This article is also available and sold as a booklet.
This sermon series includes the following messages:
During my study I write out the flow of my sermon. Then, from that rough draft, I write out notes to take into the pulpit. I usually have about ten half-sheets of notes for each message. I have everything written out that I want to cover. I have some statements written exactly the way I want to phrase them. Certain truths need to be stated accurately or in fresh terms, so that I am not misunderstood or repetitious.
Since I preach in the same church week after week, I do not want to phrase the same truths in exactly the same way time after time. To keep my messages new, I need to guard against falling back into habitual ways of saying things. Extensive notes help me avoid that. They also assure that I do not forget something important I wanted to say. Since I use many cross-references, I need to write down their chapter and verse as well.
My notes are the record of my study of a passage, so I try to make them thorough. If they are too cryptic, I will not remember my flow of thought later when I review them. For example, if my notes say, "Tell story of boy and dog," six months later I may not remember what boy and what dog. Even referring to an Old Testament story requires some notes, so I can recall later what nuance of that story was relevant.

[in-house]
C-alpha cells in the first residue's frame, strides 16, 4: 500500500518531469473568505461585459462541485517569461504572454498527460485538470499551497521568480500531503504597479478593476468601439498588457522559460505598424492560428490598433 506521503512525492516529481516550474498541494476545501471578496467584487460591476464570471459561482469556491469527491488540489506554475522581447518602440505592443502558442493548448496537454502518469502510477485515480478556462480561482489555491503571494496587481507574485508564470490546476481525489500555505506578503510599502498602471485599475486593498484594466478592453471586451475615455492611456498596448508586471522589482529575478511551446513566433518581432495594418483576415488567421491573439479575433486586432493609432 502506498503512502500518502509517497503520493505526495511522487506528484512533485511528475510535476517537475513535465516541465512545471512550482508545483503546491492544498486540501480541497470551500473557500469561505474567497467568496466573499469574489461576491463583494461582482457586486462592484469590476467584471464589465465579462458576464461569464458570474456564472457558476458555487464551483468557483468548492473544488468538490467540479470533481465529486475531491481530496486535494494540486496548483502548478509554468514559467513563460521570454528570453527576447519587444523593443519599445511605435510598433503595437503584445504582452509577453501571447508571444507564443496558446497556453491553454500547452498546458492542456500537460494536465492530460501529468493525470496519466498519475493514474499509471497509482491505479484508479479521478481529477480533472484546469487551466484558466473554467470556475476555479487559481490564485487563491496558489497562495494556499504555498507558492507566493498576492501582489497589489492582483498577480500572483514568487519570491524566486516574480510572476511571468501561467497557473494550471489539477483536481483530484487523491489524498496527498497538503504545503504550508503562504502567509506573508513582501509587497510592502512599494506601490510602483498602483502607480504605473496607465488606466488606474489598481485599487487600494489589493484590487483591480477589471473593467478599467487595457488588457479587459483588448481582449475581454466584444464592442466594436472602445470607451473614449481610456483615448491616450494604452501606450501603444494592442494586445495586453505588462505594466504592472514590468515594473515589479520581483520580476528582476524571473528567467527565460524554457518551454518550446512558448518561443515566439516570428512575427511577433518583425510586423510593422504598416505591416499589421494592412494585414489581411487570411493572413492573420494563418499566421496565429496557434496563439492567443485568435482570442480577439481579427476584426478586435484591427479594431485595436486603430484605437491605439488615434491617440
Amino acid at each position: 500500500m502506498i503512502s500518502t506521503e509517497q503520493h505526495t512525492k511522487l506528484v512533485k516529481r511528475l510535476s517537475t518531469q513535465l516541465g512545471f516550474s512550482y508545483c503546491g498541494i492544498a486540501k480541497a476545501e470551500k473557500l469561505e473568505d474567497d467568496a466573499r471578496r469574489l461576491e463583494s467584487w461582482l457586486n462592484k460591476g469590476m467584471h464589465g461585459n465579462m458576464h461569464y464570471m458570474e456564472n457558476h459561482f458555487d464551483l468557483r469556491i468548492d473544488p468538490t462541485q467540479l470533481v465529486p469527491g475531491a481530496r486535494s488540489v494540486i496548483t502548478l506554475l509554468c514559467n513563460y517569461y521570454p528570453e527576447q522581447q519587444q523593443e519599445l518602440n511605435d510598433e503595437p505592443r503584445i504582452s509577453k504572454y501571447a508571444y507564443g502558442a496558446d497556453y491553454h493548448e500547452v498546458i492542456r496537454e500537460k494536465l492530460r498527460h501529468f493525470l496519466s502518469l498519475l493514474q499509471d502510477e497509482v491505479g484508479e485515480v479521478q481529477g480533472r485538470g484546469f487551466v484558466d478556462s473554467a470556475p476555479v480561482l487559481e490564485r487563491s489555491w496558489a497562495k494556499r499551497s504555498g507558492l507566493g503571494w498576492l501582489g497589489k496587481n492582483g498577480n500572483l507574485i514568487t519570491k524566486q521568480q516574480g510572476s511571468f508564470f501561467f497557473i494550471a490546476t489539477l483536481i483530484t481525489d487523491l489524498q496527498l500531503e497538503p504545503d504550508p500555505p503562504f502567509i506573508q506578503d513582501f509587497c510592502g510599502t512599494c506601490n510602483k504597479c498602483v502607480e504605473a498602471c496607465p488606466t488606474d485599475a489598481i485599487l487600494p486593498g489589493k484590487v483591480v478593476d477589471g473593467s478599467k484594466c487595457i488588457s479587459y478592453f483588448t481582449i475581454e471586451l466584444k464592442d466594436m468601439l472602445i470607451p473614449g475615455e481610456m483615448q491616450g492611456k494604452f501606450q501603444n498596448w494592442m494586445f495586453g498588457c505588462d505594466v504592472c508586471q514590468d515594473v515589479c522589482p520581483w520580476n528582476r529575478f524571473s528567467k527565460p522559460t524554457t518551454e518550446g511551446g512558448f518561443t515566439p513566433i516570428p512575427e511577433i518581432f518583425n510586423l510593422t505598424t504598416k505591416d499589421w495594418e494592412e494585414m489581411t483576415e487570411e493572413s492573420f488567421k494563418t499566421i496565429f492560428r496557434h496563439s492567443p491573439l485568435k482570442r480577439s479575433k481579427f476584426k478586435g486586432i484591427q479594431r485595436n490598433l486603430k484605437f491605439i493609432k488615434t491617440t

I am also writing a commentary series on the entire New Testament. Sometimes the commentary on a book is written several years after I have preached through the book. My notes need to have enough of my exegesis to reflect how I interpreted a passage for the sake of this later use.
I am not really bound to my notes when I preach. I do not read a manuscript. On Saturday evening (or Sunday afternoon for the Sunday-evening message) I read through my notes and highlight key points with a red pen. These red notations are a visual crutch if I need them. I have learned through experience how to look at my notes while I am preaching without it being obvious to the congregation. I could preach my sermons without my notes. I might forget a few things, or not say something exactly the way I wanted to, but the main thrust of my message would be there.
For a insider's look into John's pastoral heart, consider the audio series Insight into a Pastor's Heart, a rare opportunity to hear what makes him tick.